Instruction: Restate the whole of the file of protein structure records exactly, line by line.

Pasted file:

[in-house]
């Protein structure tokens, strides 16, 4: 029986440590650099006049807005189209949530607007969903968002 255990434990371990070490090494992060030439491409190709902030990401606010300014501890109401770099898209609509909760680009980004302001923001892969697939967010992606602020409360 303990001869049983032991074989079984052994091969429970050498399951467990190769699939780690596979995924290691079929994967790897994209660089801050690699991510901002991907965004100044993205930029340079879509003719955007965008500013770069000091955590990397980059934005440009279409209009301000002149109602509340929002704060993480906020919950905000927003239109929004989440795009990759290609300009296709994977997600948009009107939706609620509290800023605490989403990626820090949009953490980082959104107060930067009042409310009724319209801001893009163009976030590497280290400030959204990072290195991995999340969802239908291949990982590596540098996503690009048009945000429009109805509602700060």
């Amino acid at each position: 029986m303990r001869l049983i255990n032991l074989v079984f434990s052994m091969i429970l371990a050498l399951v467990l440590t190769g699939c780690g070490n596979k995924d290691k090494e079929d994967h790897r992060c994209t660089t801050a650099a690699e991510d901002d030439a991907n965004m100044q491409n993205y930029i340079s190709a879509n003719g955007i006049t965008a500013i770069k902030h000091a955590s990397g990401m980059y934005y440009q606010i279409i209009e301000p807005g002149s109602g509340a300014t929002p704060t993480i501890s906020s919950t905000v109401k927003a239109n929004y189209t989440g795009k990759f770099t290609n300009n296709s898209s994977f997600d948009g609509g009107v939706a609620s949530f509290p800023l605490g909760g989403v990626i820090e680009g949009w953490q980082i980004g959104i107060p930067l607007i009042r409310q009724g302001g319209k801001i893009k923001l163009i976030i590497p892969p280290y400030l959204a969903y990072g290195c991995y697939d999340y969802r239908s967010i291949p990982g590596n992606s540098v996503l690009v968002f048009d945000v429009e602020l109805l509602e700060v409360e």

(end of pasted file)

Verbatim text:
[in-house]
């Protein structure tokens, strides 16, 4: 029986440590650099006049807005189209949530607007969903968002 255990434990371990070490090494992060030439491409190709902030990401606010300014501890109401770099898209609509909760680009980004302001923001892969697939967010992606602020409360 303990001869049983032991074989079984052994091969429970050498399951467990190769699939780690596979995924290691079929994967790897994209660089801050690699991510901002991907965004100044993205930029340079879509003719955007965008500013770069000091955590990397980059934005440009279409209009301000002149109602509340929002704060993480906020919950905000927003239109929004989440795009990759290609300009296709994977997600948009009107939706609620509290800023605490989403990626820090949009953490980082959104107060930067009042409310009724319209801001893009163009976030590497280290400030959204990072290195991995999340969802239908291949990982590596540098996503690009048009945000429009109805509602700060």
């Amino acid at each position: 029986m303990r001869l049983i255990n032991l074989v079984f434990s052994m091969i429970l371990a050498l399951v467990l440590t190769g699939c780690g070490n596979k995924d290691k090494e079929d994967h790897r992060c994209t660089t801050a650099a690699e991510d901002d030439a991907n965004m100044q491409n993205y930029i340079s190709a879509n003719g955007i006049t965008a500013i770069k902030h000091a955590s990397g990401m980059y934005y440009q606010i279409i209009e301000p807005g002149s109602g509340a300014t929002p704060t993480i501890s906020s919950t905000v109401k927003a239109n929004y189209t989440g795009k990759f770099t290609n300009n296709s898209s994977f997600d948009g609509g009107v939706a609620s949530f509290p800023l605490g909760g989403v990626i820090e680009g949009w953490q980082i980004g959104i107060p930067l607007i009042r409310q009724g302001g319209k801001i893009k923001l163009i976030i590497p892969p280290y400030l959204a969903y990072g290195c991995y697939d999340y969802r239908s967010i291949p990982g590596n992606s540098v996503l690009v968002f048009d945000v429009e602020l109805l509602e700060v409360e």